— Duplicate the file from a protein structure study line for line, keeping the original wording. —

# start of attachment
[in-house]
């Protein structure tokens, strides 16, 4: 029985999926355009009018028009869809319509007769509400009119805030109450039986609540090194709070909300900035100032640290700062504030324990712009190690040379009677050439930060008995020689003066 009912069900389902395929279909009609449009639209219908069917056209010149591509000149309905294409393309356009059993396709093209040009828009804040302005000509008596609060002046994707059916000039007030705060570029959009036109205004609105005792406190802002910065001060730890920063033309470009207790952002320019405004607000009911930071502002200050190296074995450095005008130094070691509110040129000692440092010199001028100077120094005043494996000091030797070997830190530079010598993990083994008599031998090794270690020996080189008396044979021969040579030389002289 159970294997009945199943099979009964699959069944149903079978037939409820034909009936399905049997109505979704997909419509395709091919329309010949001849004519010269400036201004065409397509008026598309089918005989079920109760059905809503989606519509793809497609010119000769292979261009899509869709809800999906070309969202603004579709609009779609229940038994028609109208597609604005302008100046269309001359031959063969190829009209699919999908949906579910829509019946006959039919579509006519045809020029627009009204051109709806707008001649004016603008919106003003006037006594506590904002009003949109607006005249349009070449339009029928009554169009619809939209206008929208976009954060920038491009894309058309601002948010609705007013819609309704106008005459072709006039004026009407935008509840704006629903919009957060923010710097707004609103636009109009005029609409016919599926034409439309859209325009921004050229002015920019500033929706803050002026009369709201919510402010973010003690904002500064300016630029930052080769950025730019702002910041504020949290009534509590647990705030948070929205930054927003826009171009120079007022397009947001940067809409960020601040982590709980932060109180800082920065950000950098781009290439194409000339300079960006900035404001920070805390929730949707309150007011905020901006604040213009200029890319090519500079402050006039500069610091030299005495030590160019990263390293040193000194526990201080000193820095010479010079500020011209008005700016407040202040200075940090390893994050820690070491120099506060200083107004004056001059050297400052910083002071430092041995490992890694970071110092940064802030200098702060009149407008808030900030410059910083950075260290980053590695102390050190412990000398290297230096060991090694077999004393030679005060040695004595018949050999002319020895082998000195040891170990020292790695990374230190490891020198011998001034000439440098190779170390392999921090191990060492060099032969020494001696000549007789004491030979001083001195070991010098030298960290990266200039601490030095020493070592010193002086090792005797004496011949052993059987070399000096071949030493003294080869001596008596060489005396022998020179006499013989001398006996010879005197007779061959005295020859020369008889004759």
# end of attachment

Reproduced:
[in-house]
């Protein structure tokens, strides 16, 4: 029985999926355009009018028009869809319509007769509400009119805030109450039986609540090194709070909300900035100032640290700062504030324990712009190690040379009677050439930060008995020689003066 009912069900389902395929279909009609449009639209219908069917056209010149591509000149309905294409393309356009059993396709093209040009828009804040302005000509008596609060002046994707059916000039007030705060570029959009036109205004609105005792406190802002910065001060730890920063033309470009207790952002320019405004607000009911930071502002200050190296074995450095005008130094070691509110040129000692440092010199001028100077120094005043494996000091030797070997830190530079010598993990083994008599031998090794270690020996080189008396044979021969040579030389002289 159970294997009945199943099979009964699959069944149903079978037939409820034909009936399905049997109505979704997909419509395709091919329309010949001849004519010269400036201004065409397509008026598309089918005989079920109760059905809503989606519509793809497609010119000769292979261009899509869709809800999906070309969202603004579709609009779609229940038994028609109208597609604005302008100046269309001359031959063969190829009209699919999908949906579910829509019946006959039919579509006519045809020029627009009204051109709806707008001649004016603008919106003003006037006594506590904002009003949109607006005249349009070449339009029928009554169009619809939209206008929208976009954060920038491009894309058309601002948010609705007013819609309704106008005459072709006039004026009407935008509840704006629903919009957060923010710097707004609103636009109009005029609409016919599926034409439309859209325009921004050229002015920019500033929706803050002026009369709201919510402010973010003690904002500064300016630029930052080769950025730019702002910041504020949290009534509590647990705030948070929205930054927003826009171009120079007022397009947001940067809409960020601040982590709980932060109180800082920065950000950098781009290439194409000339300079960006900035404001920070805390929730949707309150007011905020901006604040213009200029890319090519500079402050006039500069610091030299005495030590160019990263390293040193000194526990201080000193820095010479010079500020011209008005700016407040202040200075940090390893994050820690070491120099506060200083107004004056001059050297400052910083002071430092041995490992890694970071110092940064802030200098702060009149407008808030900030410059910083950075260290980053590695102390050190412990000398290297230096060991090694077999004393030679005060040695004595018949050999002319020895082998000195040891170990020292790695990374230190490891020198011998001034000439440098190779170390392999921090191990060492060099032969020494001696000549007789004491030979001083001195070991010098030298960290990266200039601490030095020493070592010193002086090792005797004496011949052993059987070399000096071949030493003294080869001596008596060489005396022998020179006499013989001398006996010879005197007779061959005295020859020369008889004759």